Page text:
I can’t call Pitch, Paper & Foil an ambient record. Within the word “ambient” are implications of dependency and stasis. With “ambient”, I anticipate sound to behave like a mattress or a warm bath; catching me as I descend, embracing and retracting around the contours of my body. I feel much more uncertain inside Bissonnette’s latest work. The electronics flicker at the hands of bad wiring and jolt gently as though hit with a surge of excess voltage. Glimmered notes dim to black or slip behind fogs of static. Synth chords come covered in the fuzz of tape damage or poor capture. He invites the dramatic side of chance, deliberately founding his constructions on flimsy materials and perilously thin layers of adhesive. I find myself part-lulled by the soft synthesisers and gushes of reverb, and part-tense in the expectation that the entire soundscape may soon collapse upon my head in a rain of cotton, honey and halogen.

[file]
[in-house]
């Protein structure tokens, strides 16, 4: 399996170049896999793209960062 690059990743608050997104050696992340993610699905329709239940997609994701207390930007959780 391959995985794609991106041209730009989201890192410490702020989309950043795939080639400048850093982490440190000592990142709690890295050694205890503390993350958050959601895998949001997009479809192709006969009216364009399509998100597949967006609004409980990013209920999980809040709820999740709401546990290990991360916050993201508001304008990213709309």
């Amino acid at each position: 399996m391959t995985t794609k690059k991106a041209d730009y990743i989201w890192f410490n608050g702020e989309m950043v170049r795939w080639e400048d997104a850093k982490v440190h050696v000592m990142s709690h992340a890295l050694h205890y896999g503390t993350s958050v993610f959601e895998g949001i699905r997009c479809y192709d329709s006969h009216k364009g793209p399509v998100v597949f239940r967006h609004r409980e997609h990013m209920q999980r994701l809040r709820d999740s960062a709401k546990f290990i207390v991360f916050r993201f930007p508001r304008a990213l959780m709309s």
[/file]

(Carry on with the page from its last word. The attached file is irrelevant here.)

He also orchestrates a very strange, almost hallucinatory depth of field. It’s undoubtedly a three-dimensional record (particularly when I’m trapped inside the globe of low hums and sudden twinkles on “Shuttering Slides”), but the foreground is forever zooming to the back, while the tiny intricacies of the horizon become glints of light trapped in my eyelashes. It’s not a nauseating experience – rather, it’s deft and mercurial, causing me to call my own perceptual abilities into doubt rather than acknowledge the inherent disorientation of Bissonnette’s world. There is a cyclonic chaos to this record, although when encased in such caressing synthesis, you’d be forgiven for failing to look for it.